Friday, May 28, 2010

Amnesty International releases annual report

Amnesty International released its annual report on the state of the world's human rights on Thursday, May 27, 2010. The document covers the period from January to December 2009.

In the introduction to the section addressing Iran, Amnesty states:

An intensified clampdown on political protest preceded and, particularly, followed the presidential election in June, whose outcome was widely disputed, deepening the long-standing patterns of repression. The security forces, notably the paramilitary Basij, used excessive force against demonstrators; dozens of people were killed or fatally injured. The authorities suppressed freedom of expression to an unprecedented level, blocking mobile and terrestrial phone networks and internet communications. Well over 5,000 people had been detained by the end of the year. Many were tortured, including some who were alleged to have been raped in detention, or otherwise ill-treated. Some died from their injuries. Dozens were then prosecuted in grossly unfair mass “show trials”. Most were sentenced to prison terms but at least six were sentenced to death. The election-related violations occurred against a background of severe repression, which persisted throughout 2009 and whose victims included members of ethnic and religious minorities, students, human rights defenders and advocates of political reform. Women continued to face severe discrimination under the law and in practice, and women’s rights campaigners were harassed, arrested and imprisoned. Torture and other ill-treatment of detainees remained rife and at least 12 people died in custody. Detainees were systematically denied access to lawyers, medical care and their families, and many faced unfair trials. Iran remained one of the states with the highest rates of execution and one of very few still to execute juvenile offenders: at least 388 people were executed, including one by stoning and at least five juveniles.

The report provides an overview of human rights violations in the Islamic Republic over the 12-month period which ended in December 2009 and includes the following highlights:

Unlawful killings
The authorities said 43 died in the protests but opposition sources said the true total was likely to be over 100.

Arrests and detentions
Well over 5,000 people were detained after the election by the end of the year, including opposition politicians, journalists, academics, students, lawyers, human rights activists and army officers.

Rape and other torture
Compelling evidence emerged that a number of detainees, both women and men, had been raped and otherwise tortured in detention, but instead of investigating allegations thoroughly, the authorities were quick to deny them and then harassed the victims and closed the offices of a committee collecting victims’ testimonies.

Unfair trials
Mass “show trials” involving scores of detainees were staged in successive sessions beginning in August. [...] More than 80 were convicted and sentenced to prison terms of up to 15 years; at least six others were sentenced to death.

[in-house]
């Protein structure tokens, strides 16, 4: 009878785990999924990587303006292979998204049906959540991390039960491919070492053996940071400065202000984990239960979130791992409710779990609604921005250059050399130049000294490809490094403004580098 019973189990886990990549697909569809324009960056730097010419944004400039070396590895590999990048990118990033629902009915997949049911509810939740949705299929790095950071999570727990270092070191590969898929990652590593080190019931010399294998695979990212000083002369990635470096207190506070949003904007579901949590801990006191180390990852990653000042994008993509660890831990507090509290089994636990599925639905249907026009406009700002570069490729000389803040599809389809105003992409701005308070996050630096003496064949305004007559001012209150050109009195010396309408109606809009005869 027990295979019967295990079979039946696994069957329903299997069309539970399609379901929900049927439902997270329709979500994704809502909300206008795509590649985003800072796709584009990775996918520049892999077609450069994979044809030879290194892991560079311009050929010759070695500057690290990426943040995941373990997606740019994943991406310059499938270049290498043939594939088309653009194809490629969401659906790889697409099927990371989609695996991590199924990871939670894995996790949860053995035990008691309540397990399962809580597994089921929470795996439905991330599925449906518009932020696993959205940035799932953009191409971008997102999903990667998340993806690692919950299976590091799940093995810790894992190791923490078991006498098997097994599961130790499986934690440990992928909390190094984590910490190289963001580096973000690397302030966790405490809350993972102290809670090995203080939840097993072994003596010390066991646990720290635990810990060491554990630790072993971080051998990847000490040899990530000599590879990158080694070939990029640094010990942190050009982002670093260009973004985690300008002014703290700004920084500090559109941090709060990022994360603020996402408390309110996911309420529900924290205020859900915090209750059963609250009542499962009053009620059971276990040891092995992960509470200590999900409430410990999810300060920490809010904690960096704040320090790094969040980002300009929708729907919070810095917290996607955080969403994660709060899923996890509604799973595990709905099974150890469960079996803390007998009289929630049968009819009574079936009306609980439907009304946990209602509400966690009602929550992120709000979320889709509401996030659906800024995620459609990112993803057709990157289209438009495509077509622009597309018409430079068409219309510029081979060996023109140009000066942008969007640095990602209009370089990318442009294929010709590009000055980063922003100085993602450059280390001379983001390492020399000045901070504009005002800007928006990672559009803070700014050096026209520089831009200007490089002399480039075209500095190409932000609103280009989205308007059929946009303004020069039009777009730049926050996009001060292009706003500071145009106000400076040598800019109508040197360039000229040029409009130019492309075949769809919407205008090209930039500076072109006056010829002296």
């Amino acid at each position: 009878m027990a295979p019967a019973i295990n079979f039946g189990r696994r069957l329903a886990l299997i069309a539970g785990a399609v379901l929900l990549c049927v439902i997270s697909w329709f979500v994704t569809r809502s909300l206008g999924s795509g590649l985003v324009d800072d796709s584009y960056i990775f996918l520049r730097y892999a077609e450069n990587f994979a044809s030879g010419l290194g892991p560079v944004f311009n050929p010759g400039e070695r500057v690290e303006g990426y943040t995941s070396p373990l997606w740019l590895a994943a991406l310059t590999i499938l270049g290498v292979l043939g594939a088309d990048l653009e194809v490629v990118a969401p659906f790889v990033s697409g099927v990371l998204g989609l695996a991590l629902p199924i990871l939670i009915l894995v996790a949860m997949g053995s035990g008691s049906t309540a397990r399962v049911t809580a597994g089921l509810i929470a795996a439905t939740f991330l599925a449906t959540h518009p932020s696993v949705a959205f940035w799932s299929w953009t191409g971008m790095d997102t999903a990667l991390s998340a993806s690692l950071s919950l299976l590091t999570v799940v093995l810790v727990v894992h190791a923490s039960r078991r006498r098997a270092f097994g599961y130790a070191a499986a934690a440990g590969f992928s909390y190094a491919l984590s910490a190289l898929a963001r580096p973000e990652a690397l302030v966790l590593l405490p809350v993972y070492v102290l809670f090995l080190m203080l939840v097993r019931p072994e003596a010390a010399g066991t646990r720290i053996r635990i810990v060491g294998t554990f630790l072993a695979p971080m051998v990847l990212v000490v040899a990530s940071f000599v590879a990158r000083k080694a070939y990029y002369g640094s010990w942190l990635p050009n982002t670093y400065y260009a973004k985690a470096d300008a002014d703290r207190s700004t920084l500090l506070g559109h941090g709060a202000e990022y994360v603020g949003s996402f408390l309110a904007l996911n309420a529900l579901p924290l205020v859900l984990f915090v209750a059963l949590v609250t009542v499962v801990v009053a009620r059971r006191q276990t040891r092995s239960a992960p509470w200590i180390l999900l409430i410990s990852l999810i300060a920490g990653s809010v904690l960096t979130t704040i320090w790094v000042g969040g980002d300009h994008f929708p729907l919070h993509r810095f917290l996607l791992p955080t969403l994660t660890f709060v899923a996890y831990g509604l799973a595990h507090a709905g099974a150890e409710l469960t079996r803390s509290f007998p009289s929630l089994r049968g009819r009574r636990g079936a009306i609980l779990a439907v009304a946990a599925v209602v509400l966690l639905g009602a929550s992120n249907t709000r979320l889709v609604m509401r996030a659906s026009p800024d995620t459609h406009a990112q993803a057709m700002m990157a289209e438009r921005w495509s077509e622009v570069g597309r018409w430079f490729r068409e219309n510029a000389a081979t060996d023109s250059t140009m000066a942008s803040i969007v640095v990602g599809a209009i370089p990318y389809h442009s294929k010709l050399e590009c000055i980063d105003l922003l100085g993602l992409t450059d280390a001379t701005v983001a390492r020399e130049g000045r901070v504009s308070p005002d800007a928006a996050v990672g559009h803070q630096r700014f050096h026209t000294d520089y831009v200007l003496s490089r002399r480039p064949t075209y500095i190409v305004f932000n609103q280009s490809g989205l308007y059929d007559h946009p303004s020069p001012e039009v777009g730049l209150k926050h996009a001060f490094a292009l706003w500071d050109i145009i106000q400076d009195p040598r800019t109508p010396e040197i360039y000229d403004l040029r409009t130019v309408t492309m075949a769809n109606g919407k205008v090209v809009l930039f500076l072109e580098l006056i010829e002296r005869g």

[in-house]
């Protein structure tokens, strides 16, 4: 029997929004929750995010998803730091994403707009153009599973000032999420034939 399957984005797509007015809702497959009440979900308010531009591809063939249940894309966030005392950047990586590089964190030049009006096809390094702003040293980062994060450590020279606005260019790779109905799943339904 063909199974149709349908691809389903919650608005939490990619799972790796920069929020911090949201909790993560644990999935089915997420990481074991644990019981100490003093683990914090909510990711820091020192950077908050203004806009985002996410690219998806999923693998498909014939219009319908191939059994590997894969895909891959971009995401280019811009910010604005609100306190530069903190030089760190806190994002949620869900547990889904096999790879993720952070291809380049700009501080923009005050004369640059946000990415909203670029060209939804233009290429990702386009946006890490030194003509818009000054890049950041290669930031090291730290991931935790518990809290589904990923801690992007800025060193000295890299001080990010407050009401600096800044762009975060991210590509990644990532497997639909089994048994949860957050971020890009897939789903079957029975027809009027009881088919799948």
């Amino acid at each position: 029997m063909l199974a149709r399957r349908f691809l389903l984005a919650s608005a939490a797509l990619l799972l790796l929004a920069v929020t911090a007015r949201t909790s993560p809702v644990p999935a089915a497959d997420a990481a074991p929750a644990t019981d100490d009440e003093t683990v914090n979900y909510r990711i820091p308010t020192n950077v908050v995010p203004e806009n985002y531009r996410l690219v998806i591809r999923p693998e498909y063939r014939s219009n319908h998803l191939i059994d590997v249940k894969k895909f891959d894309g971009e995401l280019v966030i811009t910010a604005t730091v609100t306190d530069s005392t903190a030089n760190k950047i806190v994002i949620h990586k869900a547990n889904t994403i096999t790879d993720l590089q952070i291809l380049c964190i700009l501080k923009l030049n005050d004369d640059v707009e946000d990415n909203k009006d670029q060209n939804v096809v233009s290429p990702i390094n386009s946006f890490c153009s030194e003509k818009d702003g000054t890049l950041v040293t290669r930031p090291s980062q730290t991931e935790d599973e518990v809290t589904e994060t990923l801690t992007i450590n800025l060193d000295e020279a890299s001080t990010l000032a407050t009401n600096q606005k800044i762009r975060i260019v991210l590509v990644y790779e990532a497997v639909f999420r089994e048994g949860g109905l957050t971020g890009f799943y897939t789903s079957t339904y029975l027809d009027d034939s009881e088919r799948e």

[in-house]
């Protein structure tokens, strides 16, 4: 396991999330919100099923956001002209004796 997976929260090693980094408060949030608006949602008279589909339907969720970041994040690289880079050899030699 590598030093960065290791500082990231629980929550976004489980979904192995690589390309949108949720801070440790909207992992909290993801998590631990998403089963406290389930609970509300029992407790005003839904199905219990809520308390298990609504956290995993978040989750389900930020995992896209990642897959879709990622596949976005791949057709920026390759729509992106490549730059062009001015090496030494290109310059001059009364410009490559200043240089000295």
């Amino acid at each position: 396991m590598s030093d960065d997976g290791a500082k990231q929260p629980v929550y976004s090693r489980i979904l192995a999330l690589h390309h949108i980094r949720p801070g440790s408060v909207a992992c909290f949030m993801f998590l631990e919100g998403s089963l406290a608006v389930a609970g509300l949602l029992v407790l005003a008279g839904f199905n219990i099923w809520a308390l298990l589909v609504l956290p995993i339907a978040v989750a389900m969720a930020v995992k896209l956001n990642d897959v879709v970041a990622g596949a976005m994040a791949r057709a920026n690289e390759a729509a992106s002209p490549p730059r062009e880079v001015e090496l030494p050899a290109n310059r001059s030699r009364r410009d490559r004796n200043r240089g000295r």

Human rights defenders
Human rights defenders, including minority and women’s rights activists, lawyers and trade unionists, continued to face arbitrary arrest, harassment, prosecution and unfair trials throughout the year.

Discrimination against women
Women’s rights campaigners, including those active in the “One Million Signatures” campaign to end legal discrimination, were harassed, detained, prosecuted and banned from travelling for collecting signatures in support of their petition.

Freedom of expression and association
The authorities blocked websites voicing criticism, notably those of Iranian bloggers, and periodically blocked those of foreign news media reporting on Iran. [...] They also shut down or maintained bans on tens of journals, magazines and other print media, targeted critical journalists and infiltrated and undermined independent civil society groups.

Discrimination against ethnic and religious minorities
Members of Iran’s ethnic minorities continued to face discrimination along with harassment and imprisonment for advocating greater respect for social and cultural rights. [...] Among those targeted were Sunni Muslim clerics; Shi’a clerics advocating the separation of the state from religion; members of the Dervish and Ahl-e Haqq communities; members of a philosophical association called Al-e Yasin; Christians; and members of the Baha’i community, who remained unable to access higher education.

Torture and other ill-treatment
Methods reported included severe beatings; confinement in tiny spaces; deprivation of light, food and water; and systematic denial of medical treatment. At least 12 people were believed to have died in custody in 2009 apparently as a result of ill-treatment or lack of adequate medical care.

Death penalty
The rate of reported executions rose sharply during the unrest between the presidential election on 12 June and the inauguration on 5 August – 112 executions were recorded, an average of more than two a day.

To view and download the report in PDF format, please click on the links below:
A-Z Country Entries
The full report

The following video was released as an accompaniment to the 2010 Amnesty International report: